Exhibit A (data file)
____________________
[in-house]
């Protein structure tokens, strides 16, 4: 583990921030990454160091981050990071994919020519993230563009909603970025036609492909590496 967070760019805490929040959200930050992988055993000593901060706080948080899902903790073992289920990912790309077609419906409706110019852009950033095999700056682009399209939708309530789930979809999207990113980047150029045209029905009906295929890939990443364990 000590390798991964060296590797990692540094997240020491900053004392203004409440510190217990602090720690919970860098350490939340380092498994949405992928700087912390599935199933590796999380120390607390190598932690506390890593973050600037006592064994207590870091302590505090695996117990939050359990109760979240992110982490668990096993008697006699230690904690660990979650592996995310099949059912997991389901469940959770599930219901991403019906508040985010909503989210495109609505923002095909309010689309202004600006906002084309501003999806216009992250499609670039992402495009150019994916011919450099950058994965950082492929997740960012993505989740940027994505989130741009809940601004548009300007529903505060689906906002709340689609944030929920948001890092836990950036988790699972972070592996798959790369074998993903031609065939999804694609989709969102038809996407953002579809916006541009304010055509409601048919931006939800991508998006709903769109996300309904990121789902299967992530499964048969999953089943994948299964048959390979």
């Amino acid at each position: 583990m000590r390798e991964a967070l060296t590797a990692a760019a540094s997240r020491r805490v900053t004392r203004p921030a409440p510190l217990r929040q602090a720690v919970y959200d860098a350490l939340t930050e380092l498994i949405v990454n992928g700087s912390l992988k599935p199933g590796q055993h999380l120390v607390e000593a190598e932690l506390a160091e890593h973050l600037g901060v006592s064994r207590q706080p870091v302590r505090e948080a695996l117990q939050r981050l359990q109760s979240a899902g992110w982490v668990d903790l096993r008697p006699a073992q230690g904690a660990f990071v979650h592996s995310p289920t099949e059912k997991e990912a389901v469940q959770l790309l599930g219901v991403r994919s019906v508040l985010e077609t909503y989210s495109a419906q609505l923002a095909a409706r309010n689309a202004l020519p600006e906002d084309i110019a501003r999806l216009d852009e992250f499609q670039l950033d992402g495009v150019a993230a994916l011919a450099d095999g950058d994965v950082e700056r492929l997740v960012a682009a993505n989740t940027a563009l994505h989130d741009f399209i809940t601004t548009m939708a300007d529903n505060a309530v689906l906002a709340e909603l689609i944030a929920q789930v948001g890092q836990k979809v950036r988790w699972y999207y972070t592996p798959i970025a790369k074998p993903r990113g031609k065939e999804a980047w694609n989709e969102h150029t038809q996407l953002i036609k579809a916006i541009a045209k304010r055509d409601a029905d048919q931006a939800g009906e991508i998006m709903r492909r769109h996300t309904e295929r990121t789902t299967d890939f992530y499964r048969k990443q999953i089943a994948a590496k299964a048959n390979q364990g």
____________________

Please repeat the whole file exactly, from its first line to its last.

[in-house]
């Protein structure tokens, strides 16, 4: 583990921030990454160091981050990071994919020519993230563009909603970025036609492909590496 967070760019805490929040959200930050992988055993000593901060706080948080899902903790073992289920990912790309077609419906409706110019852009950033095999700056682009399209939708309530789930979809999207990113980047150029045209029905009906295929890939990443364990 000590390798991964060296590797990692540094997240020491900053004392203004409440510190217990602090720690919970860098350490939340380092498994949405992928700087912390599935199933590796999380120390607390190598932690506390890593973050600037006592064994207590870091302590505090695996117990939050359990109760979240992110982490668990096993008697006699230690904690660990979650592996995310099949059912997991389901469940959770599930219901991403019906508040985010909503989210495109609505923002095909309010689309202004600006906002084309501003999806216009992250499609670039992402495009150019994916011919450099950058994965950082492929997740960012993505989740940027994505989130741009809940601004548009300007529903505060689906906002709340689609944030929920948001890092836990950036988790699972972070592996798959790369074998993903031609065939999804694609989709969102038809996407953002579809916006541009304010055509409601048919931006939800991508998006709903769109996300309904990121789902299967992530499964048969999953089943994948299964048959390979």
């Amino acid at each position: 583990m000590r390798e991964a967070l060296t590797a990692a760019a540094s997240r020491r805490v900053t004392r203004p921030a409440p510190l217990r929040q602090a720690v919970y959200d860098a350490l939340t930050e380092l498994i949405v990454n992928g700087s912390l992988k599935p199933g590796q055993h999380l120390v607390e000593a190598e932690l506390a160091e890593h973050l600037g901060v006592s064994r207590q706080p870091v302590r505090e948080a695996l117990q939050r981050l359990q109760s979240a899902g992110w982490v668990d903790l096993r008697p006699a073992q230690g904690a660990f990071v979650h592996s995310p289920t099949e059912k997991e990912a389901v469940q959770l790309l599930g219901v991403r994919s019906v508040l985010e077609t909503y989210s495109a419906q609505l923002a095909a409706r309010n689309a202004l020519p600006e906002d084309i110019a501003r999806l216009d852009e992250f499609q670039l950033d992402g495009v150019a993230a994916l011919a450099d095999g950058d994965v950082e700056r492929l997740v960012a682009a993505n989740t940027a563009l994505h989130d741009f399209i809940t601004t548009m939708a300007d529903n505060a309530v689906l906002a709340e909603l689609i944030a929920q789930v948001g890092q836990k979809v950036r988790w699972y999207y972070t592996p798959i970025a790369k074998p993903r990113g031609k065939e999804a980047w694609n989709e969102h150029t038809q996407l953002i036609k579809a916006i541009a045209k304010r055509d409601a029905d048919q931006a939800g009906e991508i998006m709903r492909r769109h996300t309904e295929r990121t789902t299967d890939f992530y499964r048969k990443q999953i089943a994948a590496k299964a048959n390979q364990g």